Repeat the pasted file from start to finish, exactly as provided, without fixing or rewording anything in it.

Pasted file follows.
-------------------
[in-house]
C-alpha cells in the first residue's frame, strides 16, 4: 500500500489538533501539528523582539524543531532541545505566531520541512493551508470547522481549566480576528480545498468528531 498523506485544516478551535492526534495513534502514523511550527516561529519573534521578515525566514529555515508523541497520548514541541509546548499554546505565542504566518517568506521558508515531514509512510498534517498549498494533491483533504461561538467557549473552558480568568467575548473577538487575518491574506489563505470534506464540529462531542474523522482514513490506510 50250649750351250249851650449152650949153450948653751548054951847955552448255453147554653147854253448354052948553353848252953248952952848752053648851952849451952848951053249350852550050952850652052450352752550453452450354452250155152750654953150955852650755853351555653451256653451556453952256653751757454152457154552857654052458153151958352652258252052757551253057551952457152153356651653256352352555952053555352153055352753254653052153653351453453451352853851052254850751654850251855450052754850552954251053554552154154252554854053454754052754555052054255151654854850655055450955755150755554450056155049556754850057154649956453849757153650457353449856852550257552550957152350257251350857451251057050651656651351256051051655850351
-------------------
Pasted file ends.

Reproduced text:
[in-house]
C-alpha cells in the first residue's frame, strides 16, 4: 500500500489538533501539528523582539524543531532541545505566531520541512493551508470547522481549566480576528480545498468528531 498523506485544516478551535492526534495513534502514523511550527516561529519573534521578515525566514529555515508523541497520548514541541509546548499554546505565542504566518517568506521558508515531514509512510498534517498549498494533491483533504461561538467557549473552558480568568467575548473577538487575518491574506489563505470534506464540529462531542474523522482514513490506510 50250649750351250249851650449152650949153450948653751548054951847955552448255453147554653147854253448354052948553353848252953248952952848752053648851952849451952848951053249350852550050952850652052450352752550453452450354452250155152750654953150955852650755853351555653451256653451556453952256653751757454152457154552857654052458153151958352652258252052757551253057551952457152153356651653256352352555952053555352153055352753254653052153653351453453451352853851052254850751654850251855450052754850552954251053554552154154252554854053454754052754555052054255151654854850655055450955755150755554450056155049556754850057154649956453849757153650457353449856852550257552550957152350257251350857451251057050651656651351256051051655850351